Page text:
Points in athletic competition, or great plays are often rewarded with clapping and applause in many cultures. In others, overly-dramatic displays of emotion are somewhat looked down on, but if people are clapping it's probably a safe bet that you won't be glared at.

Most people clap after songs at a pop music concert of any kind, as well as when performers come to and leave the stage.

At public speaking events, it's common to welcome a speaker to the stage, and congratulate them at the end of a speech or performance. Depending on the occasion, it's usually uncommon to clap in the middle of most performances, unless directed by the performer. Sometimes accompanying clapping might be requested, or to "Give a hand" to someone present. Follow instructions.

3. Stop clapping when it starts to taper off. As soon as the clapping starts to die down, it’s ok to stop clapping. Clapping isn’t a chance to interrupt a performance, it’s a chance to celebrate it. Get quiet with the crowd and don't act silly.

4. Clap at the end of a concert to request an encore. It’s also common to clap as a part of audience participation at some music events or concerts. If the performance was particularly great, continue clapping and try to prompt the performer to come back out for one more song or routine. At the very least, you might get another bow.

As long as you’re tactful, clapping with the beat is a common occurrence at many concerts.

5. Applaud if you’re being applauded. If, for some reason, you're on stage being celebrated, clapping along with everyone else can be a nice, humble-looking maneuver, done properly. Bow your head to acknowledge the thanks, then start clapping with everyone else. If it goes on too long, give the cut sign and start your thank-yous.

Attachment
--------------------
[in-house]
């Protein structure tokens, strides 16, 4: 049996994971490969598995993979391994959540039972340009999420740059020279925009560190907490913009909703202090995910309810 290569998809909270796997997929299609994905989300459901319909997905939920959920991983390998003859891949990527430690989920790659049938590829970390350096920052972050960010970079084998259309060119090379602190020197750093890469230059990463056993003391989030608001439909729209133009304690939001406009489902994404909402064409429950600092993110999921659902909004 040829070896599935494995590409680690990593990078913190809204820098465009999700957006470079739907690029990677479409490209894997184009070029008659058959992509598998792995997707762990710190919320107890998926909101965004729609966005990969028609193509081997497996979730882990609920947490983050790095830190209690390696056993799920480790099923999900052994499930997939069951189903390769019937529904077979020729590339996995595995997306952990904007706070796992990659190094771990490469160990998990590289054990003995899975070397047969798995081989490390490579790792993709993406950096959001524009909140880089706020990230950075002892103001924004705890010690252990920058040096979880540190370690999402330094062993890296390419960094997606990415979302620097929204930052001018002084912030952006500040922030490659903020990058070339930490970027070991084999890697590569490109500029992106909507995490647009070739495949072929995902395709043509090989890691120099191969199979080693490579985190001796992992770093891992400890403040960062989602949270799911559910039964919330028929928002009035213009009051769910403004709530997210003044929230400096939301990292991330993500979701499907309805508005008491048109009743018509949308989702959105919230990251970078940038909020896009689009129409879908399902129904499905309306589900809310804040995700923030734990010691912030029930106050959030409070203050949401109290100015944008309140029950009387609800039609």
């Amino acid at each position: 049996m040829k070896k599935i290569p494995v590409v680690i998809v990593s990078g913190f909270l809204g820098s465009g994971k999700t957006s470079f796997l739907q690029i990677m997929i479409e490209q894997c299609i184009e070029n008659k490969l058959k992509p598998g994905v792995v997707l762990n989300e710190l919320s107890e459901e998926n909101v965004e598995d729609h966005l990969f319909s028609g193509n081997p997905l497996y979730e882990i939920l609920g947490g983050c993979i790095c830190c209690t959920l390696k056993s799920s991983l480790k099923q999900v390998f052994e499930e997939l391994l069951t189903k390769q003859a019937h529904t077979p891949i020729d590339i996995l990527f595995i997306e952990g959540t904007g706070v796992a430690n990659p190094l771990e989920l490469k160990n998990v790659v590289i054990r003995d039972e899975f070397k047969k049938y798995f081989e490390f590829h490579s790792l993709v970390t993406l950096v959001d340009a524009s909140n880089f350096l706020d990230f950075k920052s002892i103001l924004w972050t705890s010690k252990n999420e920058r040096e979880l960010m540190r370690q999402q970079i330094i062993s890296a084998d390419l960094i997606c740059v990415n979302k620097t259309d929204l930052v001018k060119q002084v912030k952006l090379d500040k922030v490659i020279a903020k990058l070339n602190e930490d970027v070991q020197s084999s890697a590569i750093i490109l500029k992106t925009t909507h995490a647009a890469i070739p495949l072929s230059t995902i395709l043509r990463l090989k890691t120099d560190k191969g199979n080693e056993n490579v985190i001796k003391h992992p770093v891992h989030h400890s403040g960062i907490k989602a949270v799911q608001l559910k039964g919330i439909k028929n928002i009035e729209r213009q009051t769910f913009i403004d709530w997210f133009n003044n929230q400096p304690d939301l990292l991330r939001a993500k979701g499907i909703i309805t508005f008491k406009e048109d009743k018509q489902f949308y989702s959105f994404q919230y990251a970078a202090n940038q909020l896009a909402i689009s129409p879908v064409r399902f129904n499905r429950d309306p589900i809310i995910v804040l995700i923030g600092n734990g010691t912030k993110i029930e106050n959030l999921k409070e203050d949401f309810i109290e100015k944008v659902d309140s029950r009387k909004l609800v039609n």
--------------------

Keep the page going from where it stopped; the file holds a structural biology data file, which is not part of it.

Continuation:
Always thank an audience for any applause that you receive. It's also common to prompt applause for other people present. If, for example, you're giving a big speech and your thesis advisor is present, you might want to recognize her for applause.

6. Be careful when clapping during classical music. The rules about clapping during classical performances will depend on the venue, the group of musicians playing, the director, and the piece. It's usually only common to applaud in between individual pieces, and in some cases in between particular movements of a longer piece. In some cases, it's only appropriate to clap to welcome the performer to the stage and to clap at the end of the performance.

Refer to the program for specific instructions regarding clapping, or wait to clap until you hear other people clapping to be sure.

It used to be common in the age of Mozart for crowds to be more disruptive. Particularly moving passages would cause audiences to break into applause while the musicians were still playing.

Many people attribute the newer attitude regarding applause to Wagner, who's direction to avoid curtain calls for Parsifal is thought to have confused some concert-goers into thinking that absolute silence was essential.

7. Clap after music at some churches. Traditionally, choral music is not applauded, and is to be appreciated in rapt and contemplative silence. At more modern praise churches, on the other hand, it's very common to applaud the performance after its given. At Pentecostal churches, clapping is pretty much part of the sermon. Every church will be different, so be observant and go with the flow. Don't be the first to clap at church, but join in if you hear the joyful sound.